Oyster Creek nuclear generating plant, located in Lacey Township about 80 miles from Downe Township, lost electric power during tropical storm Sandy and temporary generators were used to cool the plant to prevent overheating and potential risk to area residents. Most of New jersey is presumed to be within the area of immediate risk in the event of an overheating incident similar to the catastrophe that occurred in Japan. Smaller releases of nuclear contamination are a more common occurrence. The Nuclear Regulatory Commission monitors of nuclear power plants during a storm and posts news releases at http://www.nrc.gov
The New Jersey Department of Environmental Protection issued this news release on Wednesday October 31 after the alert was ended:
The formal "alert'' status at the Oyster Creek nuclear power plant in Lacey Township was terminated at 3:52 a.m. today after the water levels at the plant's intake system decreased to normal levels, the Nuclear Regulatory Commission has confirmed this morning.
Offsite power also has been restored to the nuclear power facility, which had lost electrical service due to Hurricane Sandy and was using backup generators to power water pumps that cool the fuel stored in the nuclear reactor.
Water levels at the plant's intake system are now at about 3 feet and declining, below the six-foot level that triggers a formal alert notification. The rising levels were the result of high tides, wind direction and storm surge that were caused by the storm. The notification of an "alert'' is the second lowest NRC action level.
The NRC in a statement noted that Oyster Creek was in "safe condition,'' with agency inspectors on site.
Formal notifications of the alert were properly made, as required by the Exelon Corp, owners of the plant, to the NRC, state Department of Environmental Protection and state Office of Emergency Management.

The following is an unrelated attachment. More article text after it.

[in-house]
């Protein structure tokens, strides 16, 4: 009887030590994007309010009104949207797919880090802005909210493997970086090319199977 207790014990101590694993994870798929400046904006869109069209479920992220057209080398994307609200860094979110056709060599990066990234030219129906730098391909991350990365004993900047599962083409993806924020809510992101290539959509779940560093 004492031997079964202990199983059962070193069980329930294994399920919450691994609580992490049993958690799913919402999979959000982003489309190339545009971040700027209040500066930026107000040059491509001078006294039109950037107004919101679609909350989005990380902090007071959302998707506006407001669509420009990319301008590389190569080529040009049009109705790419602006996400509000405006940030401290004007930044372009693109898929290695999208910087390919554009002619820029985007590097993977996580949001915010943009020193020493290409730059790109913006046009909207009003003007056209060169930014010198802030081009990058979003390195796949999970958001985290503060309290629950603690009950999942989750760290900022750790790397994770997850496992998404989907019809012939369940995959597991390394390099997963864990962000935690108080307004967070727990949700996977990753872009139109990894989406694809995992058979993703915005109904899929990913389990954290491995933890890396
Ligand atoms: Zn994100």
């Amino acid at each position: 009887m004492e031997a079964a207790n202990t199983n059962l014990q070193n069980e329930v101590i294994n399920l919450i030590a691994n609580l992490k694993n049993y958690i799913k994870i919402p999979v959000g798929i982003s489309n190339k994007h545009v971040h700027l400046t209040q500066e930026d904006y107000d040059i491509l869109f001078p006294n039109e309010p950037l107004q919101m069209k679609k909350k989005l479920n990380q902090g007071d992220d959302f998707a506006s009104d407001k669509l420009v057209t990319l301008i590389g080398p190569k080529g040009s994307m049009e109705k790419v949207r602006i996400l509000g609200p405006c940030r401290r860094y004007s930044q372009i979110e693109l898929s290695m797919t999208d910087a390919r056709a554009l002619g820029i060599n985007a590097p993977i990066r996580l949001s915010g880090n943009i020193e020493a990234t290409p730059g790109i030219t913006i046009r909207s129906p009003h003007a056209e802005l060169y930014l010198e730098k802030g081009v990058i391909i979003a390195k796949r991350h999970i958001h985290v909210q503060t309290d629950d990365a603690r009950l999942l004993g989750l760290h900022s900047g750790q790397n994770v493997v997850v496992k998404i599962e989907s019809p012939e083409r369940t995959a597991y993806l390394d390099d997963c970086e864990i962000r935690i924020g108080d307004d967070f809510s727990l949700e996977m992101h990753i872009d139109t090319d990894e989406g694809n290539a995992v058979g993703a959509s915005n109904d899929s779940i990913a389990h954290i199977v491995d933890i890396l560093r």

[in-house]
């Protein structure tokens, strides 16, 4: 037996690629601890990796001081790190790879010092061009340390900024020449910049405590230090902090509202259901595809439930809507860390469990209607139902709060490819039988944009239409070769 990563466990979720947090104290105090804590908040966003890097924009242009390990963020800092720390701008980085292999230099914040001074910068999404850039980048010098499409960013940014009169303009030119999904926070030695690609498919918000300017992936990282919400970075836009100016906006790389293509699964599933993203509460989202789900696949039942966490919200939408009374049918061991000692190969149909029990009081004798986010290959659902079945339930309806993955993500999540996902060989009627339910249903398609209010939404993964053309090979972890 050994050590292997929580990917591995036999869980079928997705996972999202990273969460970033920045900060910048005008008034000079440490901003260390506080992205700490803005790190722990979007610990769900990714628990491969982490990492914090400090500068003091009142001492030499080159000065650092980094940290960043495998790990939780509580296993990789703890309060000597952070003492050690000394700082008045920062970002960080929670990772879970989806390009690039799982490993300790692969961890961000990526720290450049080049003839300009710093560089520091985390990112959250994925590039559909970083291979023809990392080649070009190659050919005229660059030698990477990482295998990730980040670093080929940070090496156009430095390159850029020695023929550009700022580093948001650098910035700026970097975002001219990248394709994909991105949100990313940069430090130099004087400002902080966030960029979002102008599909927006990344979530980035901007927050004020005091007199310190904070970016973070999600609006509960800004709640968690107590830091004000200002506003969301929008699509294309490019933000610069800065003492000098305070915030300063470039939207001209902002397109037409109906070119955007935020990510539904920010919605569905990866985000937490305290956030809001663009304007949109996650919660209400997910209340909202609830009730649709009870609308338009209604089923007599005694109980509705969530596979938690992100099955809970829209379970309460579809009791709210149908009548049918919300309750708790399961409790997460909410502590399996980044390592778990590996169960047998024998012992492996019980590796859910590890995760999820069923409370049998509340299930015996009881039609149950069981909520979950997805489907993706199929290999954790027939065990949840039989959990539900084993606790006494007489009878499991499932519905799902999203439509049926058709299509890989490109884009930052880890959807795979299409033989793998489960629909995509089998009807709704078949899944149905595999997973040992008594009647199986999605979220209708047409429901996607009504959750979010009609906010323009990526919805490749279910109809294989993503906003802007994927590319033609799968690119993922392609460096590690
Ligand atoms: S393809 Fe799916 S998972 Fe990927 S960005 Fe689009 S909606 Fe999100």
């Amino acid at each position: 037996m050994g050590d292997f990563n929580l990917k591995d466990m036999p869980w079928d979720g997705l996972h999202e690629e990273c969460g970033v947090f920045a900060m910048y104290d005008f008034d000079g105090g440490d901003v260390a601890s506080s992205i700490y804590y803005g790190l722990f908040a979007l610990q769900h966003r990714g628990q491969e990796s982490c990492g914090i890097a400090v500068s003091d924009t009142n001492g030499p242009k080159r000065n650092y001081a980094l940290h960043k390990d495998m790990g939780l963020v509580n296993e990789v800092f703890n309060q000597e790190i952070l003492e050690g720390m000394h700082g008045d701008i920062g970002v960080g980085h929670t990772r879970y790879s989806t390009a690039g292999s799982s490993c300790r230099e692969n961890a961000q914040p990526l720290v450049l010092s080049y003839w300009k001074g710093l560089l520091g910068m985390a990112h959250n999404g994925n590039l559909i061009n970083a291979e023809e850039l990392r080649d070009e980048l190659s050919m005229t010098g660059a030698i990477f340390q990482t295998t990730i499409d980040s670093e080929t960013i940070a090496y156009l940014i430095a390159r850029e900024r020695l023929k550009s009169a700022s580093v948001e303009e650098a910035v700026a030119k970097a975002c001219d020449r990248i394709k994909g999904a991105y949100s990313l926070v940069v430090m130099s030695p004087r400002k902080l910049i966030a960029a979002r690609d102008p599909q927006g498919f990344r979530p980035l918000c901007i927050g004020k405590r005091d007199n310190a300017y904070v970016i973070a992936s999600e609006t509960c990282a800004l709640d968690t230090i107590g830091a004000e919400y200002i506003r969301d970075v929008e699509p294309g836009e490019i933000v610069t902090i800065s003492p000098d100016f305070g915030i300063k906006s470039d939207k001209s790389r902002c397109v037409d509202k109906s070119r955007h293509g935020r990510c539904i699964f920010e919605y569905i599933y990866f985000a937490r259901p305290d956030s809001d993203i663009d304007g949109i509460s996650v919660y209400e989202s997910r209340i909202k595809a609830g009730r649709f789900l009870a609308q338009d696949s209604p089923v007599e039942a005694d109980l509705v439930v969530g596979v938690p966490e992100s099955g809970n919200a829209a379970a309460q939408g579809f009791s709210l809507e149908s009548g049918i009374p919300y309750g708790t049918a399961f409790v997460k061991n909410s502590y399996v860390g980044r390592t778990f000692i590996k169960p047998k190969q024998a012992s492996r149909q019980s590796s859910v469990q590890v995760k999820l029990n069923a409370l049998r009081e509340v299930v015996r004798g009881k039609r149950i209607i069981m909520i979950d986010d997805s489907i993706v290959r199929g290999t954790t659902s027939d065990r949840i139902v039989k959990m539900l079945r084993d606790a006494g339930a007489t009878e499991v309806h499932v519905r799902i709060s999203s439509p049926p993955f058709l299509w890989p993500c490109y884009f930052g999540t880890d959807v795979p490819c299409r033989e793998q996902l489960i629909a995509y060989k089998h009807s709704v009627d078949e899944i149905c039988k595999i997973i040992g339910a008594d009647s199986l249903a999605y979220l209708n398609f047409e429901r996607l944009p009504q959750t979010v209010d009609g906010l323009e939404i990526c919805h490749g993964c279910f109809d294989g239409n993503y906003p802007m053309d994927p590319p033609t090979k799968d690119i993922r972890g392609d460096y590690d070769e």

The Oyster Creek reactor had been off-line prior to Sandy for previously scheduled refueling and maintenance operations. The DEP and NRC continue to observe operations at Oyster Creek and the state's other nuclear facilities.
DEP nuclear engineers monitor daily operations at the state's power plants on a regular basis and will continue to monitor their status throughout the aftermath of the storm. Under the New Jersey Radiation Accident Response Act, the DEP and State Police coordinate and implement comprehensive state, county, and municipal response to nuclear emergencies and establish requirements for protecting the public in the event of nuclear emergencies.
The state has highly trained staff ready to initiate, at a moment's notice, an effective response to any nuclear power plant issue.
BaySave President Tony Novak issued this statement: "Keep in mind this is just one storm and one single potential incident of threat to public safety. Many more will follow. We have had three other "100 year floods" since 2008 and there are many more to come. Virtually every climatologist predicts that storms like Sandy will appear mild in comparison to the storms of out grandchildren. We expect more numerous weather events, more frequent tidal flooding and, most importantly, we expect to sustain more severe damage and erosion from lower grade storms and flooding in the future due to the interaction of the various forces, increased energy level of the water and reduced ability of the shoreline to sustain this repeated assault. In short, most of the damaged area in Downe will be permanently inundated sooner rather than later. The point is that this is the new "norm" and we need to plan accordingly. The old ways of shoreline infrastructure management by government and private industry simply will not work. We urge NJ governments and industry to join the growing number of communities all along the U.S. coast that have adopted a "soft footprint" approach with a long term plan of strategic retreat from the inundation areas. Oyster Creek will be closed, partly in response to environmental/safety concerns, it is just a question of when".